Festivals/Seasons & Holy Days

There will be an opportunity to Gift Aid your donation, and/or to direct your gift to the brothers, or sisters or a particular house, after you have completed the final page on PayPal (PayPal account not required).

Anglican Franciscan story

In the beginning

The Franciscan story within the Anglican Church is a relatively recent one. All vowed religious orders, including the Franciscans, were dissolved during the reign of Henry VIII and were banned from Britain until the return of Roman Catholic religious orders in the first part of the nineteenth century. The re-discovery of catholic tradition within the Church of England around the same time led to the establishment of Anglican religious orders from the middle of the century, but it was not until just over one hundred years ago, following renewed interest in St Francis of Assisi and his seeking to follow Jesus Christ simply in the way of the Gospel, that Franciscan religious communities began to emerge.

Sister RosinaSister Helen Elizabeth

Sister Rosina – Founder CSF 1905 Sister Helen Elizabeth Mother 1910 – 1950

The earliest Anglican Franciscan community which continues to this day is that of the Community of St Francis (CSF) sisters which began in Hull in 1905 with the aim of serving the Church and living and working among the poorest of the poor. After a couple of years the sisters moved to Dalston in London’s East end, and, despite early defections to the Roman Catholic church, the harshness of the life, and the disruption of bomb damage in World War II, they kept alive the witness of Franciscan life until a new flowering in the 1950s and 1960s.

The SSF brothers have a number of separate roots: The Society of Divine Compassion, a community of priests and lay brothers which started in the East End of London in the 1890s, a community known as the Christa Seva Sangha, begun at Poona in India in 1919 with a foundation some years later in England, and the Brotherhood of St Francis of Assisi, founded in 1921 at Flowers Farm, Batcombe in Dorset. This last community, under the leadership of Br Douglas, combined both preaching Christ with evangelical simplicity and also working for the rehabilitation of homeless men; it was joined in 1937 by Fr Algy and others from the English branch of the Christa Seva Sangha, who brought a more catholic and church orientated perspective to what was then for the first time called ‘The Society of St Francis’. The defining document of the First Order today is The Principles, in large measure derived from the documents of the Christa Seva Sangha.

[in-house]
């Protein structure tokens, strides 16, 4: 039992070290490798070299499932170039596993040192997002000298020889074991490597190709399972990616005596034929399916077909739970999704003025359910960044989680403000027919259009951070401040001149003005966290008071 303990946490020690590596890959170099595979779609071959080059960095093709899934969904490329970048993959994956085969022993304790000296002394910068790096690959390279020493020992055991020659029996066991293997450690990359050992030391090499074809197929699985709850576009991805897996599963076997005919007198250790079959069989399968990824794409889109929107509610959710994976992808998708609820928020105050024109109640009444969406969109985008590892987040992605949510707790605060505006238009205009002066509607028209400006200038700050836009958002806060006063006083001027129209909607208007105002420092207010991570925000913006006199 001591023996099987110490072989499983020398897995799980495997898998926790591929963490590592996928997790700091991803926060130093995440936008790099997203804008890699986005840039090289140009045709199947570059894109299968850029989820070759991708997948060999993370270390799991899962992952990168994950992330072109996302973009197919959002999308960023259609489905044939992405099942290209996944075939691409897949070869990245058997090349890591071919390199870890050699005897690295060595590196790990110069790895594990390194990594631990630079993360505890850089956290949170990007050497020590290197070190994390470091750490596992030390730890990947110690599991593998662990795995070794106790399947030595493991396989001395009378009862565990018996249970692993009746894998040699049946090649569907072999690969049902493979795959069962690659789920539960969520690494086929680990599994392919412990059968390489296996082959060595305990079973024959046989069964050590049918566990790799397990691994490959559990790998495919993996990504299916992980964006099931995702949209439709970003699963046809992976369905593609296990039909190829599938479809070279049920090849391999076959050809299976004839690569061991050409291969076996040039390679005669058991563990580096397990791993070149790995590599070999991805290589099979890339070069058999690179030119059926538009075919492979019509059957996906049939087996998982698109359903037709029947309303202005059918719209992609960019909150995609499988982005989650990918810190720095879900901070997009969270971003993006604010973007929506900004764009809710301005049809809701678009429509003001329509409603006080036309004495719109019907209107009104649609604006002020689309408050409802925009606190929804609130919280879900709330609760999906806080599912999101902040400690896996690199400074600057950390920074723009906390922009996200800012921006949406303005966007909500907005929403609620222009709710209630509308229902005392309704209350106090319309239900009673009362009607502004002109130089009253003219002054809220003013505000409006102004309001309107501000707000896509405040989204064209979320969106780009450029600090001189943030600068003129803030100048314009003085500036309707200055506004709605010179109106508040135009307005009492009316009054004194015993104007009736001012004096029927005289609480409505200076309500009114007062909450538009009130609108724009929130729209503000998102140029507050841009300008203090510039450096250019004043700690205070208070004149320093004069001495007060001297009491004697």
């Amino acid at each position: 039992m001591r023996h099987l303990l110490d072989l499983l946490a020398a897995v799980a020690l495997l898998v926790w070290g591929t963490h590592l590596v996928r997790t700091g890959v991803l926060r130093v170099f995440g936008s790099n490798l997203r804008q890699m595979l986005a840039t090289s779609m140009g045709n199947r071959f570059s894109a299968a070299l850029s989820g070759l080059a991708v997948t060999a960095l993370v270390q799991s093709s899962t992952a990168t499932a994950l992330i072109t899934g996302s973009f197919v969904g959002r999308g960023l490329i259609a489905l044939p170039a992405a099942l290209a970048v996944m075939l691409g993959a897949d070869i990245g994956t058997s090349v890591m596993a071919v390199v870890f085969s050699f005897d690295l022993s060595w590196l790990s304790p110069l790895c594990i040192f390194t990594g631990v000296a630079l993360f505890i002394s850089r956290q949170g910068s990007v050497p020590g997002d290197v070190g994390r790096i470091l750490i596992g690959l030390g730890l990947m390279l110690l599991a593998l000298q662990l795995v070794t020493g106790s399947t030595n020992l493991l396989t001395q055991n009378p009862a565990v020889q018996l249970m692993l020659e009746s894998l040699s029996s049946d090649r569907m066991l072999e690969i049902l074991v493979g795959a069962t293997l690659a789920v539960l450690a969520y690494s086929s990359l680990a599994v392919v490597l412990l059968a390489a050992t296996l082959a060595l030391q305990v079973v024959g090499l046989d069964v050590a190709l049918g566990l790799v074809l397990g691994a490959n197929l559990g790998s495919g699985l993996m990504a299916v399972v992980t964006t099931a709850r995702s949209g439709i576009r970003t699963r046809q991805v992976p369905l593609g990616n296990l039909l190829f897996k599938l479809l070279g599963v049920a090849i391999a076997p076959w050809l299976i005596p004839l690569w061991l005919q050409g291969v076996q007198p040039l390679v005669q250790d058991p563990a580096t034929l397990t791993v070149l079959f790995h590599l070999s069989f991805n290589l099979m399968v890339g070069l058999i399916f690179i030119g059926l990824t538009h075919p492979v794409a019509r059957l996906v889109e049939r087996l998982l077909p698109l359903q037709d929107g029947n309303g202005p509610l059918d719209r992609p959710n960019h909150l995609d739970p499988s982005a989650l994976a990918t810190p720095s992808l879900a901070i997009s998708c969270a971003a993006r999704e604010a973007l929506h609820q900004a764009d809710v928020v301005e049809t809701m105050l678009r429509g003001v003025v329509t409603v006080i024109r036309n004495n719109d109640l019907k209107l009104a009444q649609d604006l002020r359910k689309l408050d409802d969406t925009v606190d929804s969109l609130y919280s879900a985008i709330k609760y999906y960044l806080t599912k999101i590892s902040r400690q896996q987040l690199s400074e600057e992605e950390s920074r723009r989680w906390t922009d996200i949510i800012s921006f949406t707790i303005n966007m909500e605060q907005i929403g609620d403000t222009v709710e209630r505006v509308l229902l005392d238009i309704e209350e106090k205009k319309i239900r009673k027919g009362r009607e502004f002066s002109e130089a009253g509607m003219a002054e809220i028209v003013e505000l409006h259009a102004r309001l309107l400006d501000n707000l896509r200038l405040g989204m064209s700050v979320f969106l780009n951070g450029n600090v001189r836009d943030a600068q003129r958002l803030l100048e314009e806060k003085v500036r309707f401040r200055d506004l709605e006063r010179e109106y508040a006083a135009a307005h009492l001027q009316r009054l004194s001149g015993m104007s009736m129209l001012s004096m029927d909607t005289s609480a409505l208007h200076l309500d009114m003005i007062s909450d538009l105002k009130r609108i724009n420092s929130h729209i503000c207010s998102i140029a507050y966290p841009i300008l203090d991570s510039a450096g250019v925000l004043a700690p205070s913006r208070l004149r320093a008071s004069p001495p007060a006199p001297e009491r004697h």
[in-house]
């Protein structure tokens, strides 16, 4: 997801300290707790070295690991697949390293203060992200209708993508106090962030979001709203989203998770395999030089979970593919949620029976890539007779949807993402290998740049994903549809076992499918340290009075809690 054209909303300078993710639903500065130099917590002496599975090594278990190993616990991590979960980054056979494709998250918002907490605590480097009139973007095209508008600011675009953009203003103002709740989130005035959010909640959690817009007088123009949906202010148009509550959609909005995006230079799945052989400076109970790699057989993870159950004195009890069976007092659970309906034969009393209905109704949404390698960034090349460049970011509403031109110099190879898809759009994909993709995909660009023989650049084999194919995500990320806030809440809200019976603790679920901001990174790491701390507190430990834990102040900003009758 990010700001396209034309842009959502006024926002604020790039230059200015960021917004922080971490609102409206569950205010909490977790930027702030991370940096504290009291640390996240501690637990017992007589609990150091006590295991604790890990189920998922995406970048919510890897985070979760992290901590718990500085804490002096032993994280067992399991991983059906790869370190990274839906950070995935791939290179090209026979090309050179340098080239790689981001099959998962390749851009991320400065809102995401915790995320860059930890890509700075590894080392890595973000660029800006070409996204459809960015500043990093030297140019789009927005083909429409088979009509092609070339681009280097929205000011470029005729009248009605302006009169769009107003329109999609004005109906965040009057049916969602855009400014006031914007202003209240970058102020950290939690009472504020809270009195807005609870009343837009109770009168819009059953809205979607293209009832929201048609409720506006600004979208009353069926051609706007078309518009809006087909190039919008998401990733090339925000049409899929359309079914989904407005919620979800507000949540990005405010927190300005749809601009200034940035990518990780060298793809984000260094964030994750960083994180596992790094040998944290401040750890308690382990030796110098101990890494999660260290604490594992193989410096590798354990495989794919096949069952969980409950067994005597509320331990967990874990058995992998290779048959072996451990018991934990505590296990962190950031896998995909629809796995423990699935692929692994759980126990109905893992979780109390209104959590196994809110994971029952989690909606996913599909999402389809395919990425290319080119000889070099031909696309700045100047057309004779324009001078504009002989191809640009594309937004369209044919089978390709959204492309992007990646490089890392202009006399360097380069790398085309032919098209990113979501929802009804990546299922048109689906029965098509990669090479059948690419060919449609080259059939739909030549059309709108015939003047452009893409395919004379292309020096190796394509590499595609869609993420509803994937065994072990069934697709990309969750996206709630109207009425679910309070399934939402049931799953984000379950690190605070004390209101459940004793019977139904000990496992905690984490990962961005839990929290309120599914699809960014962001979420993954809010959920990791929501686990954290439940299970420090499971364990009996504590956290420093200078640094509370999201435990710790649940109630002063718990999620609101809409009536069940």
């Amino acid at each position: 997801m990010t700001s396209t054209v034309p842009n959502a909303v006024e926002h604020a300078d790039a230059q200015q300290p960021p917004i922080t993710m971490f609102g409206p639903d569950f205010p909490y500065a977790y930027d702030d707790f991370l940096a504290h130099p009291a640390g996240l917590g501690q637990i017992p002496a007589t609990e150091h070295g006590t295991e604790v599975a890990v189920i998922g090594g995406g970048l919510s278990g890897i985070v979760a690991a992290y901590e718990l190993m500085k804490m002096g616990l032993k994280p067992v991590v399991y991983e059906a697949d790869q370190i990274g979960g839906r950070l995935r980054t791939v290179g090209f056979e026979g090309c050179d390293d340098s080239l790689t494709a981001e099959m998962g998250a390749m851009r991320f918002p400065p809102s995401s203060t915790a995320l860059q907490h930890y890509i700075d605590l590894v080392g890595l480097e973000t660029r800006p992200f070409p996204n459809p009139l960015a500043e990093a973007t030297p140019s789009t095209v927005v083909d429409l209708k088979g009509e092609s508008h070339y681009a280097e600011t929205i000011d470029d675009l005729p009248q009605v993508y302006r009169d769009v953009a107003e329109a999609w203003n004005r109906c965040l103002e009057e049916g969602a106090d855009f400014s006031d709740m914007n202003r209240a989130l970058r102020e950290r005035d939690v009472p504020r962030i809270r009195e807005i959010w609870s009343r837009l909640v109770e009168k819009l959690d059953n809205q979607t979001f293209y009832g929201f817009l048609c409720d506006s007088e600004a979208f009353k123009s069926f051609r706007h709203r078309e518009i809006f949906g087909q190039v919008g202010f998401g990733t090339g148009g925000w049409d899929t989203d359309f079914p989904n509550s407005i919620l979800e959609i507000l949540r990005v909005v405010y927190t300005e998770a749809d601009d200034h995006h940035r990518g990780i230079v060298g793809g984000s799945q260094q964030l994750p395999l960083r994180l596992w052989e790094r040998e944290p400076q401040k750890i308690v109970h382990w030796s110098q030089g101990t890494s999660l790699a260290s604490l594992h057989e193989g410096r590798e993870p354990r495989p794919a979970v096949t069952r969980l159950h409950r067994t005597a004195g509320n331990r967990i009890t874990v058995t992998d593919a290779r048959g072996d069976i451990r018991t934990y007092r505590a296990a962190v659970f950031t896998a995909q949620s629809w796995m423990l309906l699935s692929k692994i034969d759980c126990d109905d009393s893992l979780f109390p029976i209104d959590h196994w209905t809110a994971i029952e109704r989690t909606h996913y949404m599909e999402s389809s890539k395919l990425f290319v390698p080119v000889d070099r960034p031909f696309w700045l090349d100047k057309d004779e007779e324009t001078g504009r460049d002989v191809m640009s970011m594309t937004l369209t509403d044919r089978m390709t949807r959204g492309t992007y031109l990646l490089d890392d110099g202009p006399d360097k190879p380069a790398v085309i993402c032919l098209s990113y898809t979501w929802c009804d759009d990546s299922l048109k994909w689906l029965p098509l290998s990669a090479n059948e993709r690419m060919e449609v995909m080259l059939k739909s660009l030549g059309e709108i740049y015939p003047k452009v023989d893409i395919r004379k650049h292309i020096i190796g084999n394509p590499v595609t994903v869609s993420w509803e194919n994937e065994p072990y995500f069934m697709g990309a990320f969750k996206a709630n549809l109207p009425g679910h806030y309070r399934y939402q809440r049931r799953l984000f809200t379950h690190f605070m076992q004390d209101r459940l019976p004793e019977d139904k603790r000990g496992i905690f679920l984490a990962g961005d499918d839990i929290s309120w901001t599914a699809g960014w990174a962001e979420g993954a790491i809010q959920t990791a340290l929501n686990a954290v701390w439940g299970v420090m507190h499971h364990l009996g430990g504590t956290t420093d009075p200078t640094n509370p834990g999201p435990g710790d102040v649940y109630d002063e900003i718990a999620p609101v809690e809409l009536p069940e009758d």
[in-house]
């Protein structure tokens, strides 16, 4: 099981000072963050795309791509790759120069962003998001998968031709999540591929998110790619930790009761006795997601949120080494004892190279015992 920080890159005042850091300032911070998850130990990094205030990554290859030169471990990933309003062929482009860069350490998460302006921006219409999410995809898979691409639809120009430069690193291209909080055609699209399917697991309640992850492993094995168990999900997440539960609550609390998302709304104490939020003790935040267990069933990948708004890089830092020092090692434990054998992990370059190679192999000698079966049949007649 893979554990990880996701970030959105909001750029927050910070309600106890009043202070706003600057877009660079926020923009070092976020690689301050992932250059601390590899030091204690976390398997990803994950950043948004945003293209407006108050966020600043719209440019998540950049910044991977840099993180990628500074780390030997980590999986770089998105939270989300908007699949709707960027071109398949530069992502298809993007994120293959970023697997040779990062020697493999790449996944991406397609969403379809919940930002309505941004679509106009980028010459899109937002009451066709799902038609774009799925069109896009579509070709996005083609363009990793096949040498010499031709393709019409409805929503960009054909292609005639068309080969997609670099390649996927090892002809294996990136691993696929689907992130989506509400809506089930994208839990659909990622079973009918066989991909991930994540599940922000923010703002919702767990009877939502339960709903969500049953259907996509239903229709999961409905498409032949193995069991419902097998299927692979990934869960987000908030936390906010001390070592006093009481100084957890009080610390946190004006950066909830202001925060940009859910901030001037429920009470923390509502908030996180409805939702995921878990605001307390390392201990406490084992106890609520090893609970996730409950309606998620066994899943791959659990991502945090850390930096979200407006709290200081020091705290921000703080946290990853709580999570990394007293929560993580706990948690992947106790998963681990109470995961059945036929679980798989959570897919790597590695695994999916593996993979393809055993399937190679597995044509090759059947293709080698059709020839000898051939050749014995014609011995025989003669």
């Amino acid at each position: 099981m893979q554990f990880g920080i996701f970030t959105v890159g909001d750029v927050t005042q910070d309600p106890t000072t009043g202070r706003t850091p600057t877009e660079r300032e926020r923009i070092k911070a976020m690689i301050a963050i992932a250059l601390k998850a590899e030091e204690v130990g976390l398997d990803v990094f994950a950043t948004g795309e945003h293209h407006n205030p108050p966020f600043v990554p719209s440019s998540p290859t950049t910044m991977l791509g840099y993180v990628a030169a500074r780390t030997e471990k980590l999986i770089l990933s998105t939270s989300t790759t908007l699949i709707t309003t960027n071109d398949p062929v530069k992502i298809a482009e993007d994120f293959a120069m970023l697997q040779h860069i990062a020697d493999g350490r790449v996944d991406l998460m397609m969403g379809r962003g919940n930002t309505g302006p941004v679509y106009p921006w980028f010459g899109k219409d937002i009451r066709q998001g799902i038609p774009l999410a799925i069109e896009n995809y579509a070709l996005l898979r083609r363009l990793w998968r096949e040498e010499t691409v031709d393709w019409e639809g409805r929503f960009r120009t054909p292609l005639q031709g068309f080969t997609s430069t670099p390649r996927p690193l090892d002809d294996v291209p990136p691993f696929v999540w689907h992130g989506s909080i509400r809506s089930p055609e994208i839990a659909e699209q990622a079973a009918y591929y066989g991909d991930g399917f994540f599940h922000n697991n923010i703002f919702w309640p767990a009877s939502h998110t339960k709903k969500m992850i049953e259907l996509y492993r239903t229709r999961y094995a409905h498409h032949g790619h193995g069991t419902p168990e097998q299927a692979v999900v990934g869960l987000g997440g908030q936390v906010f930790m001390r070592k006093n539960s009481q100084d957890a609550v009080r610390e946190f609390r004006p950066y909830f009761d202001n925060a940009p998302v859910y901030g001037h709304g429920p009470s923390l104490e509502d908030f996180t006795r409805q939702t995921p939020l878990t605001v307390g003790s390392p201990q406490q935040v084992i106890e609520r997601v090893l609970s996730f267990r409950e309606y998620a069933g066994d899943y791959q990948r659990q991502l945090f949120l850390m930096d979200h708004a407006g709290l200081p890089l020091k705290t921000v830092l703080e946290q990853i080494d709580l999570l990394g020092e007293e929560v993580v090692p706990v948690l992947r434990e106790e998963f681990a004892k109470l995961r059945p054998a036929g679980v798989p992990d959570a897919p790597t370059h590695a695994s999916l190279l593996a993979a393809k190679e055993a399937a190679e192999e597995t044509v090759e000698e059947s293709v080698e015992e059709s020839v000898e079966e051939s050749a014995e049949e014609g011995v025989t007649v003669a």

The 1960s saw an expansion of both the brothers’ and sisters’ communities, with a considerable increase of those joining and the foundation of new houses. The brothers had begun a house in Cambridge in 1938 and after the war there were new communities established in Plaistow, Stepney, and in Dorset at St Francis’ School, Hooke; the brothers at all these places were committed to holding together the particular SSF synthesis of catholic devotion, evangelical preaching and a concern to work among and live alongside the marginal and dispossessed.

The monastery of St Mary at the Cross at Glasshampton in Worcestershire, which had been founded earlier by Fr William, a member of the Society of Divine Compassion, became a place of prayer, enclosure and study, particularly for those in their time of novice formation, and in 1961 a northern friary was established at Alnmouth in Northumberland.

Around the same time the sisters moved from Dalston to a manor house in the hamlet of Compton Durville in Somerset, bringing with them the East End ladies for whom they had been caring; the move allowed closer co-operation with the brothers and in 1968 a formal link was made under the ‘umbrella’ of the Society of St Francis. Over the years there have been sisters’ houses in London, Birmingham, Newcastle-under-Lyme, Dover and Belfast, among other places.

Over the past forty years there has been expansion, both of numbers of brothers and sisters and of community houses, and also contraction. The Society has moved away from institutional work. such as running a school or a nursing home, which became hard to maintain financially and in terms of staffing, and some of the smaller houses have closed. Vocations have declined from the heady days of the 1960s and 1970’s when there were novices in abundance, but men and women are still joining from all walks of life and different parts of the Christian Church, and new houses continue to be established in response to invitations to witness to the Franciscan life.

Novices 2012
Back Row: Joseph Emmanuel & Desmond Alban (Novice Guardian)
Front Row: Beverley (Novice Guardian), Vaughan, Christopher Martin & Barnabas Francis

Sisters from the Province gathered for Annual Meeting 2012


Despite the secularism of western society and the diminishment of institutional church life there remains a keen spiritual hunger among many for authentic spirituality which holds together the desire for God and a commitment to God’s world – in the way of Blessed Francis and Clare of Assisi.

A brief history of CSF from its beginnings to the present day has been written by sister Helen Julian. Click here to read more.